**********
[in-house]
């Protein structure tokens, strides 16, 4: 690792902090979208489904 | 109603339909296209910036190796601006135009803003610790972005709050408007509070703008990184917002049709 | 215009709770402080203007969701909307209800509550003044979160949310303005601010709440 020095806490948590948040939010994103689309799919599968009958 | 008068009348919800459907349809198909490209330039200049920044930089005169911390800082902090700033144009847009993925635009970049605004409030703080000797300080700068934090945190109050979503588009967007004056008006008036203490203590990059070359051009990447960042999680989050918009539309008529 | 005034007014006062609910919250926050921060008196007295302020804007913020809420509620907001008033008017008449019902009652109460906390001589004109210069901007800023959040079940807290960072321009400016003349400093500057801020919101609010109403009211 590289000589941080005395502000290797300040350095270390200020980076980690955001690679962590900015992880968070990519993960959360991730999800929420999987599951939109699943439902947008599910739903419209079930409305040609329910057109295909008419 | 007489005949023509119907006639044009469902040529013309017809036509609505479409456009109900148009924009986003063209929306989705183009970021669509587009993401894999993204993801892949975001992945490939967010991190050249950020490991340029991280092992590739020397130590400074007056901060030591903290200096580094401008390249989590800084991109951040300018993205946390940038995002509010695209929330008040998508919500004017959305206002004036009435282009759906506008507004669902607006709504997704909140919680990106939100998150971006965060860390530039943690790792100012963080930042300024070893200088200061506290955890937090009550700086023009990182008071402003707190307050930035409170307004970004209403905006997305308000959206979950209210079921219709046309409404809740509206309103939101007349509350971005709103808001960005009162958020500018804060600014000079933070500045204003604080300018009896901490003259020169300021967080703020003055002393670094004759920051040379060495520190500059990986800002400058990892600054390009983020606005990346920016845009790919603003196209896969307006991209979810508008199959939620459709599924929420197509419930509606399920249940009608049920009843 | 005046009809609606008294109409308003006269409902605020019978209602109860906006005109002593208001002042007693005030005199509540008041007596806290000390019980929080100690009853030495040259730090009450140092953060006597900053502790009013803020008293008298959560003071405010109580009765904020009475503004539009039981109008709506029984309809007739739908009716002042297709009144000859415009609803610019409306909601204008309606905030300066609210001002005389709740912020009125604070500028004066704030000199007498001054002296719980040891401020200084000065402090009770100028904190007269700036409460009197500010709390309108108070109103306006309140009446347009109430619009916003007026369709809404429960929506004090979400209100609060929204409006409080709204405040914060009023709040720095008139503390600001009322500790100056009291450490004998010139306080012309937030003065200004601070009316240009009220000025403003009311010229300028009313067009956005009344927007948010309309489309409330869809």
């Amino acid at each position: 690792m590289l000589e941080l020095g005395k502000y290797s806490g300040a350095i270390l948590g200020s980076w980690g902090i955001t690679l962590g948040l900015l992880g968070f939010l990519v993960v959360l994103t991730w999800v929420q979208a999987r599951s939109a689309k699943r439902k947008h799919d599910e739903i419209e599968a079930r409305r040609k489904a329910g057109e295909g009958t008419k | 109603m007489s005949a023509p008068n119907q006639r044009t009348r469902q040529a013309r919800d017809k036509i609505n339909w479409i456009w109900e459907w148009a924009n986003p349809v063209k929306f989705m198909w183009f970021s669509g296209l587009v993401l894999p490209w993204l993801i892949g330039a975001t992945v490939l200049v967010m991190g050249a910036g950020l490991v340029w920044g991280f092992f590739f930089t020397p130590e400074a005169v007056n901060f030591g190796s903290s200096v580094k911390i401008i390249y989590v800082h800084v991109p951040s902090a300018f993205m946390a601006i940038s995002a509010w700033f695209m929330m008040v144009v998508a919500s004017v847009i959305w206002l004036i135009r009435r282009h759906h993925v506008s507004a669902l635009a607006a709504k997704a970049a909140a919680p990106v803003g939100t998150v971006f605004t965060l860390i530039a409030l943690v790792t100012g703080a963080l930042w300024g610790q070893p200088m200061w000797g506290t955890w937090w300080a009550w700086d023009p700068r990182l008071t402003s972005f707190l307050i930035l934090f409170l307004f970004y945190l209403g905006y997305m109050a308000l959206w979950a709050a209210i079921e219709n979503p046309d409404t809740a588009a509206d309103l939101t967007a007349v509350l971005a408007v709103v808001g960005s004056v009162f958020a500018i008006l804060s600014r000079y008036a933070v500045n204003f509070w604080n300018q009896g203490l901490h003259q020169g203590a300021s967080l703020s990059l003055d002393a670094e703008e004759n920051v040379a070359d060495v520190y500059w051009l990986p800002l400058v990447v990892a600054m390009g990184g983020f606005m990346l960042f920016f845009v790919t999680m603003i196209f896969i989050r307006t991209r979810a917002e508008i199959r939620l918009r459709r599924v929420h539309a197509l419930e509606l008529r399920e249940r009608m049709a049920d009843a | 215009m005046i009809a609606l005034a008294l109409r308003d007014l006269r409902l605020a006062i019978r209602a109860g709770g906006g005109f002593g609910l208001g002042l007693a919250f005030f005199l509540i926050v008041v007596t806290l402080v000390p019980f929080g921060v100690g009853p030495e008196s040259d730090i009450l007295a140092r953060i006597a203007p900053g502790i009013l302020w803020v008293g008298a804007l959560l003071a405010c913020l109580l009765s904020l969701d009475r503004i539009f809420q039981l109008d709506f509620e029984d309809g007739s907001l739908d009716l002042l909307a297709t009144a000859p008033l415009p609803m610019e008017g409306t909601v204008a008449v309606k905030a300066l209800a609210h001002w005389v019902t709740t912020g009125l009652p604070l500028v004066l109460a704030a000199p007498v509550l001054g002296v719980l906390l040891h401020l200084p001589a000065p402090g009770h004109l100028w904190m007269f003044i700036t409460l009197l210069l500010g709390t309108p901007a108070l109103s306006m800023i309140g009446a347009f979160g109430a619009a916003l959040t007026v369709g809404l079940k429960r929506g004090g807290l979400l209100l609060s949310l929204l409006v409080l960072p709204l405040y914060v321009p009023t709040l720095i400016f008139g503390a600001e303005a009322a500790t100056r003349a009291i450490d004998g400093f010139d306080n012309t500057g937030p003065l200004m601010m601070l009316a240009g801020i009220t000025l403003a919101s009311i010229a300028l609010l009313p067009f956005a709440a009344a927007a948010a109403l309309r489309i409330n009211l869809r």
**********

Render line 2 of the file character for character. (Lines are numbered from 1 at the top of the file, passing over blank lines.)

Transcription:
């Protein structure tokens, strides 16, 4: 690792902090979208489904 | 109603339909296209910036190796601006135009803003610790972005709050408007509070703008990184917002049709 | 215009709770402080203007969701909307209800509550003044979160949310303005601010709440 020095806490948590948040939010994103689309799919599968009958 | 008068009348919800459907349809198909490209330039200049920044930089005169911390800082902090700033144009847009993925635009970049605004409030703080000797300080700068934090945190109050979503588009967007004056008006008036203490203590990059070359051009990447960042999680989050918009539309008529 | 005034007014006062609910919250926050921060008196007295302020804007913020809420509620907001008033008017008449019902009652109460906390001589004109210069901007800023959040079940807290960072321009400016003349400093500057801020919101609010109403009211 590289000589941080005395502000290797300040350095270390200020980076980690955001690679962590900015992880968070990519993960959360991730999800929420999987599951939109699943439902947008599910739903419209079930409305040609329910057109295909008419 | 007489005949023509119907006639044009469902040529013309017809036509609505479409456009109900148009924009986003063209929306989705183009970021669509587009993401894999993204993801892949975001992945490939967010991190050249950020490991340029991280092992590739020397130590400074007056901060030591903290200096580094401008390249989590800084991109951040300018993205946390940038995002509010695209929330008040998508919500004017959305206002004036009435282009759906506008507004669902607006709504997704909140919680990106939100998150971006965060860390530039943690790792100012963080930042300024070893200088200061506290955890937090009550700086023009990182008071402003707190307050930035409170307004970004209403905006997305308000959206979950209210079921219709046309409404809740509206309103939101007349509350971005709103808001960005009162958020500018804060600014000079933070500045204003604080300018009896901490003259020169300021967080703020003055002393670094004759920051040379060495520190500059990986800002400058990892600054390009983020606005990346920016845009790919603003196209896969307006991209979810508008199959939620459709599924929420197509419930509606399920249940009608049920009843 | 005046009809609606008294109409308003006269409902605020019978209602109860906006005109002593208001002042007693005030005199509540008041007596806290000390019980929080100690009853030495040259730090009450140092953060006597900053502790009013803020008293008298959560003071405010109580009765904020009475503004539009039981109008709506029984309809007739739908009716002042297709009144000859415009609803610019409306909601204008309606905030300066609210001002005389709740912020009125604070500028004066704030000199007498001054002296719980040891401020200084000065402090009770100028904190007269700036409460009197500010709390309108108070109103306006309140009446347009109430619009916003007026369709809404429960929506004090979400209100609060929204409006409080709204405040914060009023709040720095008139503390600001009322500790100056009291450490004998010139306080012309937030003065200004601070009316240009009220000025403003009311010229300028009313067009956005009344927007948010309309489309409330869809």